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House Democrats look to a new generation of leaders after Pelosi's announcement

MARY LOUISE KELLY, HOST:

A day after the midterm election results made it clear Republicans will control the House come January, House Speaker Nancy Pelosi revealed her own political plans.

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NANCY PELOSI: And with great confidence in our caucus, I will not seek reelection to Democratic leadership in the next Congress. For me, the hour has come for a new generation to lead the Democratic caucus that I so deeply respect.

KELLY: Pelosi, of course, has made history. She broke the so-called marble ceiling when she was elected the first female speaker in 2007. She returned for a second stand as speaker after her party regained control of the chamber in 2019. NPR congressional correspondent Deirdre Walsh joins us now. And, Deirdre, it's such a seismic shift coming on Capitol Hill. Tell us more about what Pelosi said today.

DEIRDRE WALSH, BYLINE: Definitely seismic - Pelosi has been in the leadership in the House for two decades, so this is really a sea change for Democrats and a passing of the torch for her. Democrats crowded onto the House floor earlier today to listen to Pelosi reveal her plans, which she kept very, very close to the vest. She called the Capitol the temple of democracy. She also took note of the change in the House during the arc of her own 35-year career for women.

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PELOSI: When I came to the Congress in 1987, there were 12 Democratic women. Now, there are over 90. And we want more.

WALSH: Pelosi also talked about working with three presidents. She name-checked Bush, Obama and Biden, but she left out the fourth - Trump. She gave a warning that democracy is majestic, but fragile. And she said the results of the election show voters rejected violence and insurrection. Pelosi also said she's going to continue to represent her San Francisco district in the House.

KELLY: So she's staying in Congress, just stepping away from this leadership role. But what was the reaction from her party - from House Democrats?

WALSH: You know, many expected Pelosi to step down after the midterms. When she was reelected as speaker in 2018, she made a pledge to her caucus to limit herself to four years. But there was a period after the better-than-expected results for Democrats in this year's midterms that she might stay. She's credited with fundraising for her party and steering the Biden agenda through the House with a very tight majority. Some Democrats I talked to today were emotional about the news, like Pennsylvania Democrat Madeleine Dean, who got choked up.

MADELEINE DEAN: I was crying sad tears and happy tears - sad that this season is ending, as she called it, and happy that I have had the privilege of working with her. I'm going to cry again.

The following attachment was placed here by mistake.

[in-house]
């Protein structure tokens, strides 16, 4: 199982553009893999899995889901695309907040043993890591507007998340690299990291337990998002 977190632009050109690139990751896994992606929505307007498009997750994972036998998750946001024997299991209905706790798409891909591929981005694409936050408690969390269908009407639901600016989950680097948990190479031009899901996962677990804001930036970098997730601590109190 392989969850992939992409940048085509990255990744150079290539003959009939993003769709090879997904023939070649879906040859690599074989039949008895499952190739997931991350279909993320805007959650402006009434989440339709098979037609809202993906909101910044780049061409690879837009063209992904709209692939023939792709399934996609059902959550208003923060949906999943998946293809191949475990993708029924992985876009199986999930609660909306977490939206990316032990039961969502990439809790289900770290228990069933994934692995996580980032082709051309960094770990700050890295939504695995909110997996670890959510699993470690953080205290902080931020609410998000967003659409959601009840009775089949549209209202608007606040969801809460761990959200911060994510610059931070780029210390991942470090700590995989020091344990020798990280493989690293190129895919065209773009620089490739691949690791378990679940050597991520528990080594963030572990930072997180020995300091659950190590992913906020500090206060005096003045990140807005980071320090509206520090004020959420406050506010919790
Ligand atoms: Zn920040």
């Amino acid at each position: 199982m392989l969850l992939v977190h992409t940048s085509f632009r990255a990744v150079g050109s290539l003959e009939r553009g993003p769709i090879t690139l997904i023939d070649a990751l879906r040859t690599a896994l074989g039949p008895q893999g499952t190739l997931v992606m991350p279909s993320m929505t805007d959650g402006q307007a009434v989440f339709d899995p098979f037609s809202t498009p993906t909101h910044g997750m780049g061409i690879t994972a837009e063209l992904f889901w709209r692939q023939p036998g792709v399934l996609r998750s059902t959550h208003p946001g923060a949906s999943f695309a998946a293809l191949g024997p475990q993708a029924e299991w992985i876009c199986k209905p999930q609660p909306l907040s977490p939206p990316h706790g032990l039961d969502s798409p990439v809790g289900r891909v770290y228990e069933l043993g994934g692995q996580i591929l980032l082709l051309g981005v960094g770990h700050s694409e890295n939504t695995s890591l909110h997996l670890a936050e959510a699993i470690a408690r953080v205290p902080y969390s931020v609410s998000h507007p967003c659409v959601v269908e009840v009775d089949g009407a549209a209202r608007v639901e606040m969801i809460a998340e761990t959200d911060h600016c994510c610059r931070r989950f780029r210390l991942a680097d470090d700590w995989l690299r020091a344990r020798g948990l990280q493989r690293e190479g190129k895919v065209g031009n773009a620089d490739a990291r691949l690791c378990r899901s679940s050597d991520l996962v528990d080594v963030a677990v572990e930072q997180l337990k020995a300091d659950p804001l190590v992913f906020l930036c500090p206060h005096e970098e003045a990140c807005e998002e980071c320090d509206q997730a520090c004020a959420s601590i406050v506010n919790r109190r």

WALSH: Michigan Democrat Debbie Dingell talked about Pelosi's reputation as a political force.

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DEBBIE DINGELL: Look, I've been on both sides of Nancy Pelosi.

UNIDENTIFIED PERSON: Yeah.

DINGELL: Much more - it's much more pleasant when you're on the good side of her. But she's tough. She listens. She delivers.

WALSH: Many Democrats used the same phrase over and over - historical figure.

KELLY: Hmm. So let's talk about the next chapter in the history of all this because Pelosi talked about a new generation - the next generation coming. Who are they?

WALSH: Right. Well, Pelosi wasn't the only Democratic leader to say they're stepping down from their leadership post. Her No. 2, Maryland Democrat Steny Hoyer, and No. 3, South Carolina Democrat Jim Clyburn, also said they're going to remain in Congress, but work to help the new generation. We expect Hakeem Jeffries - he's a Democrat from New York - to be the front-runner to serve as House minority leader. Massachusetts Congresswoman Katherine Clark and California Congressman Pete Aguilar are running for top posts. I talked to another Democrat, Jamie Raskin, about the next generation and what they face in a Republican-controlled House.

JAMIE RASKIN: We are battle-hardened by what we've been through with Donald Trump. And so there are some very tough and resilient junior leaders here, and we'll all get a chance to be part of the new team.

KELLY: One of the voices today from Capitol Hill - thank you to NPR's Deirdre Walsh.

WALSH: Thank you. Transcript provided by NPR, Copyright NPR.

Deirdre Walsh is the congress editor for NPR's Washington Desk.